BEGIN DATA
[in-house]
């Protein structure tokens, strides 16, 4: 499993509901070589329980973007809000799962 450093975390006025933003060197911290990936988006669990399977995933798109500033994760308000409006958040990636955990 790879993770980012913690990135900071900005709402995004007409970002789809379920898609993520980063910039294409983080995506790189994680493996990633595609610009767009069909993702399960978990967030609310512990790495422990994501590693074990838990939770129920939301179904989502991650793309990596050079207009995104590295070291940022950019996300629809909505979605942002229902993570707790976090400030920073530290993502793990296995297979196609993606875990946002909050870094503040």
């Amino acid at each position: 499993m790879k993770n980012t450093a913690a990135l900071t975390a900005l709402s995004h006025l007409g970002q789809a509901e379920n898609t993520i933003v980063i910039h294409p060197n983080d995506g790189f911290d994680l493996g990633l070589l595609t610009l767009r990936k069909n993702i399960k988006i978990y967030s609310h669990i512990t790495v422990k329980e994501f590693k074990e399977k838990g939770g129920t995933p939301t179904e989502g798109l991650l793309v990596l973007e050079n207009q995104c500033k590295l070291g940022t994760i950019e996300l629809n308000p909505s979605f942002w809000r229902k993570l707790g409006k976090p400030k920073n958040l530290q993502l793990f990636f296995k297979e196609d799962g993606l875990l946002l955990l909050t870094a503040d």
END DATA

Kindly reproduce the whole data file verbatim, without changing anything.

[in-house]
């Protein structure tokens, strides 16, 4: 499993509901070589329980973007809000799962 450093975390006025933003060197911290990936988006669990399977995933798109500033994760308000409006958040990636955990 790879993770980012913690990135900071900005709402995004007409970002789809379920898609993520980063910039294409983080995506790189994680493996990633595609610009767009069909993702399960978990967030609310512990790495422990994501590693074990838990939770129920939301179904989502991650793309990596050079207009995104590295070291940022950019996300629809909505979605942002229902993570707790976090400030920073530290993502793990296995297979196609993606875990946002909050870094503040």
């Amino acid at each position: 499993m790879k993770n980012t450093a913690a990135l900071t975390a900005l709402s995004h006025l007409g970002q789809a509901e379920n898609t993520i933003v980063i910039h294409p060197n983080d995506g790189f911290d994680l493996g990633l070589l595609t610009l767009r990936k069909n993702i399960k988006i978990y967030s609310h669990i512990t790495v422990k329980e994501f590693k074990e399977k838990g939770g129920t995933p939301t179904e989502g798109l991650l793309v990596l973007e050079n207009q995104c500033k590295l070291g940022t994760i950019e996300l629809n308000p909505s979605f942002w809000r229902k993570l707790g409006k976090p400030k920073n958040l530290q993502l793990f990636f296995k297979e196609d799962g993606l875990l946002l955990l909050t870094a503040d």